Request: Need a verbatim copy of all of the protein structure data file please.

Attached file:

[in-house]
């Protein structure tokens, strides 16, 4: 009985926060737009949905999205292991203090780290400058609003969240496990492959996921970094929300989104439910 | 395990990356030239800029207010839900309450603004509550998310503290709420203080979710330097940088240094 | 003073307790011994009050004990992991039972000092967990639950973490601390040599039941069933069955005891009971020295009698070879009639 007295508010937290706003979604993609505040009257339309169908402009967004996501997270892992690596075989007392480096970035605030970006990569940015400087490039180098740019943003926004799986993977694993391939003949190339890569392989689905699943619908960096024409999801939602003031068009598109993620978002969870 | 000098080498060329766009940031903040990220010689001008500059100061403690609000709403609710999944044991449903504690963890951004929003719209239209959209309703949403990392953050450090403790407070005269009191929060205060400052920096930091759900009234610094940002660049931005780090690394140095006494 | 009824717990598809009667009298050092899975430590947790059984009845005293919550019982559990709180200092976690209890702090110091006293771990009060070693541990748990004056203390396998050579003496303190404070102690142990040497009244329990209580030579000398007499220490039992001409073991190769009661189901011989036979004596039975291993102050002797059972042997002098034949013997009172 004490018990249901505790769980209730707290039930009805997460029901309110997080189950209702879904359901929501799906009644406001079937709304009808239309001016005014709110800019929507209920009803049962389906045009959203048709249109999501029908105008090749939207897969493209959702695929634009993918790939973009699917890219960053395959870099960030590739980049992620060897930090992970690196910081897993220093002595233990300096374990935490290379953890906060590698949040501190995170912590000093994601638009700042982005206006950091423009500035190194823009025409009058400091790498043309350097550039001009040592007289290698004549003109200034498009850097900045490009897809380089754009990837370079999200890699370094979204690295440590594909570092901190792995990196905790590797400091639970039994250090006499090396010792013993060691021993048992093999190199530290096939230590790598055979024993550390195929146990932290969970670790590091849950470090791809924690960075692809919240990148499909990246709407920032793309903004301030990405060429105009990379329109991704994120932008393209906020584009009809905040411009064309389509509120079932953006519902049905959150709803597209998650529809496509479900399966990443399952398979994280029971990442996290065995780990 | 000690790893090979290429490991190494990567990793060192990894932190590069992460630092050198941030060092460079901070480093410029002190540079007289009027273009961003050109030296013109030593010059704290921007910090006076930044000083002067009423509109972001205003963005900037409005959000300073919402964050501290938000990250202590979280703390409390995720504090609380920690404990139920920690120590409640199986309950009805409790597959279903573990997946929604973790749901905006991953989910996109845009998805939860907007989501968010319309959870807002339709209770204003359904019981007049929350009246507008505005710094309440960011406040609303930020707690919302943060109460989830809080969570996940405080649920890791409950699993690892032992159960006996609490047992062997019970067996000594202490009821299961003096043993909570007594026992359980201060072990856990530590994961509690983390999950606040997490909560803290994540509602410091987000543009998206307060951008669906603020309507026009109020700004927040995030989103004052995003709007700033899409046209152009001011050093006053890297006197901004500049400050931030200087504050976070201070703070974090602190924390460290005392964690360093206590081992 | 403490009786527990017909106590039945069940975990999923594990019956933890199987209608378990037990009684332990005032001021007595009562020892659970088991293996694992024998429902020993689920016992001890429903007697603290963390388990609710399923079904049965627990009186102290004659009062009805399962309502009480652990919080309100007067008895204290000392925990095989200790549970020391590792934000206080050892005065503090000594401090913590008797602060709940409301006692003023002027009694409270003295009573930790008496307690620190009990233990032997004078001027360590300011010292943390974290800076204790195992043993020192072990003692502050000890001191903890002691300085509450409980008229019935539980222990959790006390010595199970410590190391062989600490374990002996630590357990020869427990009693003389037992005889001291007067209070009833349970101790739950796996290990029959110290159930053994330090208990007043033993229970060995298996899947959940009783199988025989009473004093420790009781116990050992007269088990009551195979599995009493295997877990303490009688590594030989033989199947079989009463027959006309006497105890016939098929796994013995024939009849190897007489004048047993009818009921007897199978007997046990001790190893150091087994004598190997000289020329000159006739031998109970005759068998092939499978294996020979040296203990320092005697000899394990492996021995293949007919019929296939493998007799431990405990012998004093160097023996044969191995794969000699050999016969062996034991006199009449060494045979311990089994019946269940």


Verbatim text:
[in-house]
């Protein structure tokens, strides 16, 4: 009985926060737009949905999205292991203090780290400058609003969240496990492959996921970094929300989104439910 | 395990990356030239800029207010839900309450603004509550998310503290709420203080979710330097940088240094 | 003073307790011994009050004990992991039972000092967990639950973490601390040599039941069933069955005891009971020295009698070879009639 007295508010937290706003979604993609505040009257339309169908402009967004996501997270892992690596075989007392480096970035605030970006990569940015400087490039180098740019943003926004799986993977694993391939003949190339890569392989689905699943619908960096024409999801939602003031068009598109993620978002969870 | 000098080498060329766009940031903040990220010689001008500059100061403690609000709403609710999944044991449903504690963890951004929003719209239209959209309703949403990392953050450090403790407070005269009191929060205060400052920096930091759900009234610094940002660049931005780090690394140095006494 | 009824717990598809009667009298050092899975430590947790059984009845005293919550019982559990709180200092976690209890702090110091006293771990009060070693541990748990004056203390396998050579003496303190404070102690142990040497009244329990209580030579000398007499220490039992001409073991190769009661189901011989036979004596039975291993102050002797059972042997002098034949013997009172 004490018990249901505790769980209730707290039930009805997460029901309110997080189950209702879904359901929501799906009644406001079937709304009808239309001016005014709110800019929507209920009803049962389906045009959203048709249109999501029908105008090749939207897969493209959702695929634009993918790939973009699917890219960053395959870099960030590739980049992620060897930090992970690196910081897993220093002595233990300096374990935490290379953890906060590698949040501190995170912590000093994601638009700042982005206006950091423009500035190194823009025409009058400091790498043309350097550039001009040592007289290698004549003109200034498009850097900045490009897809380089754009990837370079999200890699370094979204690295440590594909570092901190792995990196905790590797400091639970039994250090006499090396010792013993060691021993048992093999190199530290096939230590790598055979024993550390195929146990932290969970670790590091849950470090791809924690960075692809919240990148499909990246709407920032793309903004301030990405060429105009990379329109991704994120932008393209906020584009009809905040411009064309389509509120079932953006519902049905959150709803597209998650529809496509479900399966990443399952398979994280029971990442996290065995780990 | 000690790893090979290429490991190494990567990793060192990894932190590069992460630092050198941030060092460079901070480093410029002190540079007289009027273009961003050109030296013109030593010059704290921007910090006076930044000083002067009423509109972001205003963005900037409005959000300073919402964050501290938000990250202590979280703390409390995720504090609380920690404990139920920690120590409640199986309950009805409790597959279903573990997946929604973790749901905006991953989910996109845009998805939860907007989501968010319309959870807002339709209770204003359904019981007049929350009246507008505005710094309440960011406040609303930020707690919302943060109460989830809080969570996940405080649920890791409950699993690892032992159960006996609490047992062997019970067996000594202490009821299961003096043993909570007594026992359980201060072990856990530590994961509690983390999950606040997490909560803290994540509602410091987000543009998206307060951008669906603020309507026009109020700004927040995030989103004052995003709007700033899409046209152009001011050093006053890297006197901004500049400050931030200087504050976070201070703070974090602190924390460290005392964690360093206590081992 | 403490009786527990017909106590039945069940975990999923594990019956933890199987209608378990037990009684332990005032001021007595009562020892659970088991293996694992024998429902020993689920016992001890429903007697603290963390388990609710399923079904049965627990009186102290004659009062009805399962309502009480652990919080309100007067008895204290000392925990095989200790549970020391590792934000206080050892005065503090000594401090913590008797602060709940409301006692003023002027009694409270003295009573930790008496307690620190009990233990032997004078001027360590300011010292943390974290800076204790195992043993020192072990003692502050000890001191903890002691300085509450409980008229019935539980222990959790006390010595199970410590190391062989600490374990002996630590357990020869427990009693003389037992005889001291007067209070009833349970101790739950796996290990029959110290159930053994330090208990007043033993229970060995298996899947959940009783199988025989009473004093420790009781116990050992007269088990009551195979599995009493295997877990303490009688590594030989033989199947079989009463027959006309006497105890016939098929796994013995024939009849190897007489004048047993009818009921007897199978007997046990001790190893150091087994004598190997000289020329000159006739031998109970005759068998092939499978294996020979040296203990320092005697000899394990492996021995293949007919019929296939493998007799431990405990012998004093160097023996044969191995794969000699050999016969062996034991006199009449060494045979311990089994019946269940």